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Concert Reviews:
Ben Platt sheds his characters at the Fisher Theatre

By Gary Graff
ggraff@medianewsgroup.com, @GraffonMusic on Twitte

Posted: Sunday, May 5, 2019

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DETROIT -- At just 25, Ben Platt has turned himself into a star by playing iconic characters on stage ("Dear Evan Hansen," "the Book of Mormon") and screen ("Pitch Perfect," "Pitch Perfect 2" and more).

Turns out he's pretty good at "playing" himself, too.

Hansen showed Tony Award-winning confidence and poise, and of course great pipes, as he played just the second show of his first-ever solo tour on Saturday night, May 4, at the Fisher Theatre -- a venue the singer and songwriter noted he was, until now, more likely to be portraying a "bizarrely nerdy" someone else. "This is the first time I've ever had the opportunity to come out here and be myself," the hirsute but still baby-faced Platt told a crowd that greeted him with boy band-caliber screams, later acknowledging that "it's scary."

You would not have known that from his 15-song, 80-minute performance, which sent a message that Platt is as serious about working under his own name as he has been about his Broadway triumphs. Backed by a 10-piece band he pointedly eschewed any material from his stage and screen work, instead playing his debut album "Sing To Me Instead," in its entirety and fleshing the night out with solid renditions of by some of his favorites -- "The Joke" by Brandi Carlile (a personal "queero" for Platt), a Motown-appropriate "Overjoyed" by Stevie Wonder and Elton John's "Take Me to the Pilot," which found Platt and his three backup singers in gospel revival mode, one of the (too) few times he came off the band riser to sing at the front of the stage.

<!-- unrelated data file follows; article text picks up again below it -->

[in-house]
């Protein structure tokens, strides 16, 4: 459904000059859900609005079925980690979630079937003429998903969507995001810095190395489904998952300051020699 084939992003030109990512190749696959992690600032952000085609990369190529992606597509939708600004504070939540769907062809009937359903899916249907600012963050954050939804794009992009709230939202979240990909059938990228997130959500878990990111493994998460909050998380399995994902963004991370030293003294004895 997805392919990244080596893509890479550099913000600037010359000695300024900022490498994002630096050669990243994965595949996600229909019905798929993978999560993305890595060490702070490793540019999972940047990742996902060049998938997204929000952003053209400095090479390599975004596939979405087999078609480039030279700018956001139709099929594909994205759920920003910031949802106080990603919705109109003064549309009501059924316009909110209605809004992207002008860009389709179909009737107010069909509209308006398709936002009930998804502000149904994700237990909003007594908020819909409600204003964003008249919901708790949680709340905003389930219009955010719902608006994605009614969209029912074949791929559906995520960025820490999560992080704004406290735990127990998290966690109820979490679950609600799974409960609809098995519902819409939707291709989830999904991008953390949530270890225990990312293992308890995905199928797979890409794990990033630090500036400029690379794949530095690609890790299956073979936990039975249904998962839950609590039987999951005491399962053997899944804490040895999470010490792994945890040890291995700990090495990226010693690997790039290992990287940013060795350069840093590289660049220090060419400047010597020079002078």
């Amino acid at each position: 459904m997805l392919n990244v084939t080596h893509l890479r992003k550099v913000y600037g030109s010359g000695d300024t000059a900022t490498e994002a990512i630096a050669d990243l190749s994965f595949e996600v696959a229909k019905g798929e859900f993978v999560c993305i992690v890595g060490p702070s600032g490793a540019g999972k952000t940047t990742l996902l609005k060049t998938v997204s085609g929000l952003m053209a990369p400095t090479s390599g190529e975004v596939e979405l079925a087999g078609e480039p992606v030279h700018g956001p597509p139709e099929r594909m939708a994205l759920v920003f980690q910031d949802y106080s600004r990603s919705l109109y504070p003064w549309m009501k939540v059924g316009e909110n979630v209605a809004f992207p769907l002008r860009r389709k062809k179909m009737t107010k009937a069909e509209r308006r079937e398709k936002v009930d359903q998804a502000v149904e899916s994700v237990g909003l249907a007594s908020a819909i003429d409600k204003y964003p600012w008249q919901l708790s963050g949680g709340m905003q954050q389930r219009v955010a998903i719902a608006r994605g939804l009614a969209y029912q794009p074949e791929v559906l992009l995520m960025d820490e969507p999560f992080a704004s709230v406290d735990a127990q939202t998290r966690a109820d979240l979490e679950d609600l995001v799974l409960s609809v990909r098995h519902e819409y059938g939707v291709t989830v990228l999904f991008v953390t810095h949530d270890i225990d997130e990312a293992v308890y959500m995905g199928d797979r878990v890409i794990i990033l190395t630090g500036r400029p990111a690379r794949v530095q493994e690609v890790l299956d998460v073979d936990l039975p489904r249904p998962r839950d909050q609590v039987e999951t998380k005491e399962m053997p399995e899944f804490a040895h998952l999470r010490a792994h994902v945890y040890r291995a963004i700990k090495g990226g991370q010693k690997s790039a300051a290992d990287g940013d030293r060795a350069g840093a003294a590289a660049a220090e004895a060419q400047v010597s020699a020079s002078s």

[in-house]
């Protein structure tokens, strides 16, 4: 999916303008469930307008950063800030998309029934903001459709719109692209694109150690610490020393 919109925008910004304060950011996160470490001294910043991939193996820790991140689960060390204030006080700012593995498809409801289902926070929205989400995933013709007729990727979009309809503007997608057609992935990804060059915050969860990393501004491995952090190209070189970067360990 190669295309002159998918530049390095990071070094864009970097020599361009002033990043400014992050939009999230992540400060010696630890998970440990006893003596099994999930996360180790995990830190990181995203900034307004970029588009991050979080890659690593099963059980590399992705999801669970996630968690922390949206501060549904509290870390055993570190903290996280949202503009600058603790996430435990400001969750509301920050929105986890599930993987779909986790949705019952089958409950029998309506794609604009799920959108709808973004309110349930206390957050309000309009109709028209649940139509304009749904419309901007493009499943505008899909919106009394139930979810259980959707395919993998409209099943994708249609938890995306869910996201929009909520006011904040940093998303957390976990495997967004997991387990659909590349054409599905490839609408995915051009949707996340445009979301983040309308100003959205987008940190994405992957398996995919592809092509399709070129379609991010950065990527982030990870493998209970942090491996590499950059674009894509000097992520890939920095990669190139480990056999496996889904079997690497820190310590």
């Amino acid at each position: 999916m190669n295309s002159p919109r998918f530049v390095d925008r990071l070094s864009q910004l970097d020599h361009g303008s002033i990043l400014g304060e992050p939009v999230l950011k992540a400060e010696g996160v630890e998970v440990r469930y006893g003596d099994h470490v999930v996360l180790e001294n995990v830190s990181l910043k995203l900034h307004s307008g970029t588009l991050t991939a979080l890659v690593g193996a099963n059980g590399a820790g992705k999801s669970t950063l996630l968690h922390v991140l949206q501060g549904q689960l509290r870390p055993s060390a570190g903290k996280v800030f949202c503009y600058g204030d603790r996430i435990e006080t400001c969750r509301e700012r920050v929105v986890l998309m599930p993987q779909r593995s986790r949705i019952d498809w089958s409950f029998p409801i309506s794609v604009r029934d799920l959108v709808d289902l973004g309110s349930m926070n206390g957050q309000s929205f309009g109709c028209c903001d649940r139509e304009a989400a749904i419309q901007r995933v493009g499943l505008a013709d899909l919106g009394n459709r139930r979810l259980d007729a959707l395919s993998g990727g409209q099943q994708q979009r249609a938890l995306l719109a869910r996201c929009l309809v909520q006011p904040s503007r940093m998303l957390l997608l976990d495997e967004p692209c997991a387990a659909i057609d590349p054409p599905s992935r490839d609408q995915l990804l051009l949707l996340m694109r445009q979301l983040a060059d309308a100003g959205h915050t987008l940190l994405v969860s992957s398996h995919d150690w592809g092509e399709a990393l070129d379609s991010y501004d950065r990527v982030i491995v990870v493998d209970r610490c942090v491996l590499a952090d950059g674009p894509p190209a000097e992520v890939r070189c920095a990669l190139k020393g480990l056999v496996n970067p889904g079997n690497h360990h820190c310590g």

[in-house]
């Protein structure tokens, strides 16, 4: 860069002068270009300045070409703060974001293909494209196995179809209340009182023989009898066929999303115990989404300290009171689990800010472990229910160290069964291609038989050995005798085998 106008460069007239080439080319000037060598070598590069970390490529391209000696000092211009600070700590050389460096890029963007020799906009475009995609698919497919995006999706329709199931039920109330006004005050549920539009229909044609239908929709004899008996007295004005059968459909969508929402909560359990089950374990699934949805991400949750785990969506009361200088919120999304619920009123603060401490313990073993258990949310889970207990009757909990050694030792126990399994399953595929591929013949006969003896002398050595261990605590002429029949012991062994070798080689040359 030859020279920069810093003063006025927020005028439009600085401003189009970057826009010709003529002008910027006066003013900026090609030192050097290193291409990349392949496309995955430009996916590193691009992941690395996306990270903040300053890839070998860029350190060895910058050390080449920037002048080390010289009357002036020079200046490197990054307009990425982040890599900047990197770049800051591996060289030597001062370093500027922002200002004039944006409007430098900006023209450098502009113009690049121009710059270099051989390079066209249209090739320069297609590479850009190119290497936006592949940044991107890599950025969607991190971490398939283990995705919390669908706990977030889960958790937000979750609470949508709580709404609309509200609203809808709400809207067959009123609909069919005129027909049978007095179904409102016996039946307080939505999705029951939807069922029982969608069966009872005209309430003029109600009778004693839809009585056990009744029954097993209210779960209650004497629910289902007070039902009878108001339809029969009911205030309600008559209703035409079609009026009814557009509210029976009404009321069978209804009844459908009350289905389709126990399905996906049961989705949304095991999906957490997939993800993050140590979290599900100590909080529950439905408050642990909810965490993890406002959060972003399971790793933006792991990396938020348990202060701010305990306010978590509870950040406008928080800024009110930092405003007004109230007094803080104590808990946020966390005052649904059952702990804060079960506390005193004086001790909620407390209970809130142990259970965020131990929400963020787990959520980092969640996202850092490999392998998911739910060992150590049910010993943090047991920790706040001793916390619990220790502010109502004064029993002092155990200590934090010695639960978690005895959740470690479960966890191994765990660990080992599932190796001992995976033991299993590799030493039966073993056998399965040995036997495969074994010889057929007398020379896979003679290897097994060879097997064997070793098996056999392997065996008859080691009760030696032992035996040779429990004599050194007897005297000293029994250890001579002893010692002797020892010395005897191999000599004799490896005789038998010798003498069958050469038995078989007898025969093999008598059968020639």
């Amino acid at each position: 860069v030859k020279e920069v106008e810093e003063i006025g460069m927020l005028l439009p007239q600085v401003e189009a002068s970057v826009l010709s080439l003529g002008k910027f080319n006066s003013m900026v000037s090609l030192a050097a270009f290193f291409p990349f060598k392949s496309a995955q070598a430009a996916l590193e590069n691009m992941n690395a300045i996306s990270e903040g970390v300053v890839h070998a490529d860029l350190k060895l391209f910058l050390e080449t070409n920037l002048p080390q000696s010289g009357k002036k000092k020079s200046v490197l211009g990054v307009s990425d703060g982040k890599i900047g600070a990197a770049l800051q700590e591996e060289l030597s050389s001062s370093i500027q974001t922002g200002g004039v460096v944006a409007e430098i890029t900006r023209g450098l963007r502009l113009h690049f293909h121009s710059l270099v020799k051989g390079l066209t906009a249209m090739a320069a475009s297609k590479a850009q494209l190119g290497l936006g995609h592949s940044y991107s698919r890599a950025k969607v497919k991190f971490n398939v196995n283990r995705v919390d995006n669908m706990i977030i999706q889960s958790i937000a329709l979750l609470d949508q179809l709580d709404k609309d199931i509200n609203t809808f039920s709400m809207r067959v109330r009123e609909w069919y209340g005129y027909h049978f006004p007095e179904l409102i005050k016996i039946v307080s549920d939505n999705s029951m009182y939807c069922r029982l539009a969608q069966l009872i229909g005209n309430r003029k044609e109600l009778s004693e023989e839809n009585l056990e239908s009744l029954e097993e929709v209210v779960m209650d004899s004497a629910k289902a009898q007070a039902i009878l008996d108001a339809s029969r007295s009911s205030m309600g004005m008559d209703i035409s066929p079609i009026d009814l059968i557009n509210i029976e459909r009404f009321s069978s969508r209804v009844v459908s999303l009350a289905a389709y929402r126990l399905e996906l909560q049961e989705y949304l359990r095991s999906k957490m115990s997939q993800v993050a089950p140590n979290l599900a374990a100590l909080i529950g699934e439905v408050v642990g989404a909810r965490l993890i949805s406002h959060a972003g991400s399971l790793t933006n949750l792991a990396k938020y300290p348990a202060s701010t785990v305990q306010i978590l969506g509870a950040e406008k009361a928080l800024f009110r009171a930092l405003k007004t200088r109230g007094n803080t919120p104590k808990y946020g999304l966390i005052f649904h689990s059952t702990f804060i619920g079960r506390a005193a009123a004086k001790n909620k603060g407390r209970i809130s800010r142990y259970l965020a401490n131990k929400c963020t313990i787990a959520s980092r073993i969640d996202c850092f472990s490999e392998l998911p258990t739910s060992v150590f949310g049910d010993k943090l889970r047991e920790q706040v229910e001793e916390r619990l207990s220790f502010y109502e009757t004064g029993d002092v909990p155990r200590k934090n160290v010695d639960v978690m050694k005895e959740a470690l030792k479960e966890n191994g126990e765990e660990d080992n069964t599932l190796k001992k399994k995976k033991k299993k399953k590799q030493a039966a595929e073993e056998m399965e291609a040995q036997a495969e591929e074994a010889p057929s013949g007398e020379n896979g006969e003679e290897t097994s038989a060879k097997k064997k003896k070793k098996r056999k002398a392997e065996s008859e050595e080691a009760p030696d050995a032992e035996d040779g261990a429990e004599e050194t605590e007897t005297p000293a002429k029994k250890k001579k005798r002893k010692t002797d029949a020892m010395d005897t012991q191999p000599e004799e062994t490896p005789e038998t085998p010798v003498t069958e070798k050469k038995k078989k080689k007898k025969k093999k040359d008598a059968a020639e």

Following sets by Raybo and Ben Abraham (who co-wrote four songs on "Sing To Me Instead") Platt also infused the show with a chatty, lightly scripted getting-to-know you vibe. He spoke freely about the romantic travails that inspired many of his songs and offered up a few little-known facts about himself -- not a peanut butter fan, stole a summer bunkmate's Harry Potter book, thinks cats are "the devil's children." "Save Your Address" and "Take Me to the Pilot" were bolstered with some light, stagey choreography, while "Older" became a singalong anthem to close the main set.

Some of Platt's personal details, meanwhile, provided the show with its most striking moments. He prefaced "In Case You Don't Live Forever" with a warm remembrance of his Grandma Sue, who passed away the week before. And he dedicated the encore "Run Away" to his father and mother Julie, who was at the Fisher on Saturday night, performing it on piano, accompanied by his two string players.

We'll certainly be seeing Platt onstage again in character mode in the future. But on Saturday he established that seeing him sing his own songs could be a real treat, too.

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